About Careers Internship MedBlog Contact us

New Study Raises Hope for Needle-free Diabetes Treatment

by VR Sreeraman on August 12, 2009 at 12:32 PM
Font : A-A+

 New Study Raises Hope for Needle-free Diabetes Treatment

Hopes have been raised of a new treatment to free thousands of diabetes sufferers from the burden of daily needle injections.

Found in 30 percent of all human cancer tumours, the Ras protein literally 'drives cells crazy,' says Prof. Yoel Kloog, the dean of the Faculty of Life Sciences at Tel Aviv University.


Kloog was the first in the world to develop an effective anti-Ras drug against pancreatic cancer, currently in clinical trials.

And now, Kloog's student Adi Mor of TAU's Department of Neuro-biochemistry and Sackler School of Medicine has modified the anti-Ras FTS compound to develop what could be the first tablet-based treatment for children and adults with Type 1 diabetes.

Early results have shown that FTS is effective in restoring insulin production in animal models.

And given the drug's history - FTS has already passed toxicity studies for other diseases and disorders - it has the potential to fast-track through FDA regulatory hurdles, skipping straight to Phase II clinical trials.

A new drug for diabetes could be ready in as little as five years' time.

Previous studies by Kloog's lab found that the FTS compound is effective against autoimmune diseases such as multiple sclerosis and lupus, "but the mechanism of its effects on immune cells was not well understood," says Mor.

"I wanted to see if there was a connection between Ras and the regulation of the immune system, and if so if FTS could help regulate it to prevent or slow diabetes," Mor added.

Through treating cells with the Tel Aviv University FTS compound, Mor was able to find and isolate an important immune system regulator protein called Foxp3.

This protein keeps T cells in the immune system in check. T cells are the immune system's "soldiers" that fight off infection and disease. In her studies in the lab, when Mor blocked Ras using the FTS drug, she was able to increase the Foxp3 protein, which gave a boost to the all-important T cells.

Mor then theorized that if the amount of regulatory T cells in the body was increased, the progression of diabetes would diminish.

"My aim was to slow down diabetes, which brings a suitcase of side-effects like circulatory problems that lead to blindness and amputations," she says.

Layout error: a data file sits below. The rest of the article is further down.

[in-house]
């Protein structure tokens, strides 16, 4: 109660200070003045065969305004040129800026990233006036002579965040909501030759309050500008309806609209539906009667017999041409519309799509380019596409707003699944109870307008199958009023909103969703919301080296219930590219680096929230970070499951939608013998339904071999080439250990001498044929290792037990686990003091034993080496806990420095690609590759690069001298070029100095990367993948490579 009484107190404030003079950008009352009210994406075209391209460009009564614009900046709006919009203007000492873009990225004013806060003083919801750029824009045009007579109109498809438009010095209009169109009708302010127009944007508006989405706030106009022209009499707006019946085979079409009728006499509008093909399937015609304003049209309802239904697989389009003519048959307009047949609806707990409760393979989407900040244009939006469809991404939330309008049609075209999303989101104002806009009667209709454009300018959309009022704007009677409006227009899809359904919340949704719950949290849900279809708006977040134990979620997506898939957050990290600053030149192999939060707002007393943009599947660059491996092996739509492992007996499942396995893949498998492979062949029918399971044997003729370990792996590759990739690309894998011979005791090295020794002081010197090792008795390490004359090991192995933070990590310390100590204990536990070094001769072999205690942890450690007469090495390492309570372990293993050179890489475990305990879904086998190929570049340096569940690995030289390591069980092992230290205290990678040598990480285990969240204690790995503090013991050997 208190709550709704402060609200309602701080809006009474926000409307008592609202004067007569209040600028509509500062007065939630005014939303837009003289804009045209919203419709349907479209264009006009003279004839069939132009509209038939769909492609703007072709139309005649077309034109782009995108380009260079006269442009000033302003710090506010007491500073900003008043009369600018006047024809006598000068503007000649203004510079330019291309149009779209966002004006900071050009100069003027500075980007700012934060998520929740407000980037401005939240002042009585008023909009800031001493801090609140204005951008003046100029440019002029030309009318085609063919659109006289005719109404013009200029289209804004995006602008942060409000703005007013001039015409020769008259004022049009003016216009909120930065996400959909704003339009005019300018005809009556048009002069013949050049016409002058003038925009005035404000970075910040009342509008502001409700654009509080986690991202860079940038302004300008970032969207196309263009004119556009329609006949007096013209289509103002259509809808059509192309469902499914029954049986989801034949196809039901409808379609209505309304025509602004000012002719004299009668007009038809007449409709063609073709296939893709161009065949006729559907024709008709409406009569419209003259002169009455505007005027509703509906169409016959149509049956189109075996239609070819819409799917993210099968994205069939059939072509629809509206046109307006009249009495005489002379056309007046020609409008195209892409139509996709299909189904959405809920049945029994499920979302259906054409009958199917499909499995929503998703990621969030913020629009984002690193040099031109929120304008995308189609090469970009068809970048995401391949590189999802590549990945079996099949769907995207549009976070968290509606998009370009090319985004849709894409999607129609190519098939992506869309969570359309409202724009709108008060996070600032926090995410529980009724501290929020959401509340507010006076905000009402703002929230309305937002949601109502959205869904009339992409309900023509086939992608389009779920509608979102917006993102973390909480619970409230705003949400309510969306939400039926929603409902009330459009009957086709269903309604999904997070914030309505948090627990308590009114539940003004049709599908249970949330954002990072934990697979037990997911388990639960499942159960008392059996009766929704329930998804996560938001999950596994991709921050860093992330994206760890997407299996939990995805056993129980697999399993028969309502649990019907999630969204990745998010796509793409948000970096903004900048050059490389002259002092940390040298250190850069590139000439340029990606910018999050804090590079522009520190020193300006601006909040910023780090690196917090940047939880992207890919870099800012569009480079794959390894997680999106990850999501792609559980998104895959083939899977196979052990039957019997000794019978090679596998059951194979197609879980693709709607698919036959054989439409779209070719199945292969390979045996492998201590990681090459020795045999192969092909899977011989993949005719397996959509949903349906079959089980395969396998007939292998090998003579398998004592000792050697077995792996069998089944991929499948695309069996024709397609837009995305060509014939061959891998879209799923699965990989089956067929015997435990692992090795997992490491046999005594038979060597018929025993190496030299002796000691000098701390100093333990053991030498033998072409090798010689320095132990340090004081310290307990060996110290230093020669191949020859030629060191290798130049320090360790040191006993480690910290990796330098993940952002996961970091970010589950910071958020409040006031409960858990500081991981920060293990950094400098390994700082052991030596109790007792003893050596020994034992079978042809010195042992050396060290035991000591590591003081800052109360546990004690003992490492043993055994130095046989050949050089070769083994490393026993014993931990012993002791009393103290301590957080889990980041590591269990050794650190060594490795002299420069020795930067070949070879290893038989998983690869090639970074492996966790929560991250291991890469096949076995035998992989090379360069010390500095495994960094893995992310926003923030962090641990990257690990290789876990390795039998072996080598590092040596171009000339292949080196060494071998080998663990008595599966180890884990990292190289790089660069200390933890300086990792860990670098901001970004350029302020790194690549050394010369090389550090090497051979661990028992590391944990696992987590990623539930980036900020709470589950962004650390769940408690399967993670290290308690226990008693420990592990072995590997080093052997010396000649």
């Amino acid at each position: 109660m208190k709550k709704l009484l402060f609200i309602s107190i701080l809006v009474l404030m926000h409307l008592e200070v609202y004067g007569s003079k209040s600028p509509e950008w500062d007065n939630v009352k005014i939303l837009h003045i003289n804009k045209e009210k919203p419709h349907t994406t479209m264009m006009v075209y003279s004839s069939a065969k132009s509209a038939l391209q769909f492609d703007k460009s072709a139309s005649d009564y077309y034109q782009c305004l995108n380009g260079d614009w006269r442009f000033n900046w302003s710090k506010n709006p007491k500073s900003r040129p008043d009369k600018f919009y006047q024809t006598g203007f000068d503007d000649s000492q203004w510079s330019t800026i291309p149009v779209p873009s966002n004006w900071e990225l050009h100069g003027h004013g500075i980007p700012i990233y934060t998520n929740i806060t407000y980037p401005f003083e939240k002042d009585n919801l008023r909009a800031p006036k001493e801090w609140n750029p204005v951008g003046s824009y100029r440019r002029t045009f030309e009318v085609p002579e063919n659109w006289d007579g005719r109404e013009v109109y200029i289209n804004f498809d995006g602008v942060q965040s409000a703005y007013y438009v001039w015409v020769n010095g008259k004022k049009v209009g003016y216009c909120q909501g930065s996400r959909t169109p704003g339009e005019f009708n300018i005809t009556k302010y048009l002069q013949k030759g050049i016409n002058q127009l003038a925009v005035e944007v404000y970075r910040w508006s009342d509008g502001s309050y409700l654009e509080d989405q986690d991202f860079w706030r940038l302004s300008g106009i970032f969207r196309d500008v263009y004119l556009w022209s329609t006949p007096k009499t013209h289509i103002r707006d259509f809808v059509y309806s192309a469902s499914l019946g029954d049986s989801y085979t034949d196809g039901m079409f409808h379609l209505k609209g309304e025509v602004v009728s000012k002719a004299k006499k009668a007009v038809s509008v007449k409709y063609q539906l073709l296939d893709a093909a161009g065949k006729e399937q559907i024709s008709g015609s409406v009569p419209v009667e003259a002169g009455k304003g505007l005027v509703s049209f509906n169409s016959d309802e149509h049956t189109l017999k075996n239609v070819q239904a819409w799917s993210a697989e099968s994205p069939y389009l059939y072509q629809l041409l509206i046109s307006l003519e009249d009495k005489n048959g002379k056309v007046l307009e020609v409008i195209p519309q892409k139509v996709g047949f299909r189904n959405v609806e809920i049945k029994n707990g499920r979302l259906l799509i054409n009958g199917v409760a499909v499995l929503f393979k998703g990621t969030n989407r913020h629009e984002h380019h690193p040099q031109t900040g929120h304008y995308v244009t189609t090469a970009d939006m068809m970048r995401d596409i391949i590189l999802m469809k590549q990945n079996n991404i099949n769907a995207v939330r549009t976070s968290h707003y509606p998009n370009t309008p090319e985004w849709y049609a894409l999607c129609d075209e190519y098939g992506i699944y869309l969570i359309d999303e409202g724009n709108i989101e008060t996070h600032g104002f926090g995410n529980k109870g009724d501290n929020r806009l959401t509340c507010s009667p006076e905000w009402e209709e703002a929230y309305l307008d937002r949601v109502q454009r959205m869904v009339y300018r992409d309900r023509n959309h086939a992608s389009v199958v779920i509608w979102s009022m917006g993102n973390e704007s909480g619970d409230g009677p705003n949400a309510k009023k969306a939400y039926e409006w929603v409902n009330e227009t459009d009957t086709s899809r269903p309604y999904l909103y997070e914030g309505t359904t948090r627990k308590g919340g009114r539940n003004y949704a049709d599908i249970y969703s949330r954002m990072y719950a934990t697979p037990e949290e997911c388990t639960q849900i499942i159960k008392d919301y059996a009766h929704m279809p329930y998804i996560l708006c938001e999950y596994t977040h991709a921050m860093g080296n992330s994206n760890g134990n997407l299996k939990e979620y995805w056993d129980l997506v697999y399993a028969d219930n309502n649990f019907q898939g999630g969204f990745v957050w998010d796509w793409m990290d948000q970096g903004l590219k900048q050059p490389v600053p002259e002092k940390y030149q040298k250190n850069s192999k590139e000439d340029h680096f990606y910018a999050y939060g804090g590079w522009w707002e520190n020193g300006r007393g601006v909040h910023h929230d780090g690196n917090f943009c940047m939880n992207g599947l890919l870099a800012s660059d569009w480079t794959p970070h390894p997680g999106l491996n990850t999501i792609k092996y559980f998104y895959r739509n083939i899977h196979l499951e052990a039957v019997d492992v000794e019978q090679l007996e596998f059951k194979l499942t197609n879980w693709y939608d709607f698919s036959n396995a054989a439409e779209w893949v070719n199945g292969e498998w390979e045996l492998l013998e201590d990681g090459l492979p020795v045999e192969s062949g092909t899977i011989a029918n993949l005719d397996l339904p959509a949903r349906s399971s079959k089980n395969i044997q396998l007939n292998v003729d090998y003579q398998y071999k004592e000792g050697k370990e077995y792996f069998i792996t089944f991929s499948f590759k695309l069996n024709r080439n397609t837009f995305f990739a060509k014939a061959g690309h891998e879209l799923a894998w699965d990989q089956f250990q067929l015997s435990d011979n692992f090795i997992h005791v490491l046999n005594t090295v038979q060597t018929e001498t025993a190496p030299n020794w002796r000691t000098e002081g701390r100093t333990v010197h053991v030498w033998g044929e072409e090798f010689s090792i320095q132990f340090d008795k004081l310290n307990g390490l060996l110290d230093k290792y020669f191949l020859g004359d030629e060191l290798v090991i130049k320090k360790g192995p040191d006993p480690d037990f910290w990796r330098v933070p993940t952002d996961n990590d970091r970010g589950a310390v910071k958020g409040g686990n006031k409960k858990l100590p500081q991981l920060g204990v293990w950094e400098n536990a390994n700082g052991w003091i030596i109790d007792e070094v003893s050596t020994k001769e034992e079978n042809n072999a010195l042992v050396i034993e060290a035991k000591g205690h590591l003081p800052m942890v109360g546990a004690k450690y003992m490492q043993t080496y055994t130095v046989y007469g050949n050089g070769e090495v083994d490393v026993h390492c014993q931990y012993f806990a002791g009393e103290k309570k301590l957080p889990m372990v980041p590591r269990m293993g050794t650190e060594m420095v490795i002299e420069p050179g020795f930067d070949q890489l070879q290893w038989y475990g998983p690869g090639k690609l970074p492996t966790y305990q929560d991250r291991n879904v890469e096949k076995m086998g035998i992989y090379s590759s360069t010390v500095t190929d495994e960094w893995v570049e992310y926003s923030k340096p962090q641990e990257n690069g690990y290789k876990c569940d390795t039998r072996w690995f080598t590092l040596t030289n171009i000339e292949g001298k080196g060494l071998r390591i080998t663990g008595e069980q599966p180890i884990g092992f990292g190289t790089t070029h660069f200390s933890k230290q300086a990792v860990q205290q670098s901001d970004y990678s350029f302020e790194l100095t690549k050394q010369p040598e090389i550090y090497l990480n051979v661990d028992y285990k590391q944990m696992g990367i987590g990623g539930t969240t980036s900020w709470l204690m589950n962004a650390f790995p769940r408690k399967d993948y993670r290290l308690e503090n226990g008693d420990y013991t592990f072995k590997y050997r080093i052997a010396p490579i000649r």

In her recent study, Mor treated pre-diabetic mice for six months. One group was given FTS, another was given no drug at all.

Only 16 percent of the treated group developed diabetes, while 82 percent of the untreated group became diabetic.

Also, insulin production from beta cells in the treated group of mice increased in comparison to insulin production in the non-treated group, says Mor.

"Since the FTS molecule is very easily absorbed into the blood, it could be the first diabetes treatment in pill form to moderate insulin production in juvenile diabetes, slowing down the progression of the disease. It could help a lot of people," Mor said.

The research has been published in the June issue of the European Journal of Pharmacology.

Source: ANI

News A-Z
What's New on Medindia
Anemia among Indian Women and Children Remains a Cause of Concern- National Family Health Survey-5
H1N1 Influenza Prevention in Children: What Parents Need to Know
Dietary Factors Responsible for Dihydrotestosterone (DHT) Production and Hair Loss
View all
Recommended Reading
News Archive
News Category

Medindia Newsletters Subscribe to our Free Newsletters!
Terms & Conditions and Privacy Policy.

More News on:
Diabetic Retinopathy Diabetes Diabetic Diet Diabetes - Essentials Diabetes - Self-Monitoring of Blood Glucose (SMBG) Insulin Delivery Devices Diabetes and Exercise Stress Relief Through Alternative Medicine Stress and the Gender Divide Silent Killer Diseases 

Most Popular on Medindia

Indian Medical Journals Blood Pressure Calculator Blood Donation - Recipients Diaphragmatic Hernia Blood - Sugar Chart Calculate Ideal Weight for Infants Color Blindness Calculator Drug Side Effects Calculator The Essence of Yoga Sinopril (2mg) (Lacidipine)
This site uses cookies to deliver our services. By using our site, you acknowledge that you have read and understand our Cookie Policy, Privacy Policy, and our Terms of Use

New Study Raises Hope for Needle-free Diabetes Treatment Personalised Printable Document (PDF)

Please complete this form and we'll send you a personalised information that is requested

You may use this for your own reference or forward it to your friends.

Please use the information prudently. If you are not a medical doctor please remember to consult your healthcare provider as this information is not a substitute for professional advice.

Name *

Email Address *

Country *

Areas of Interests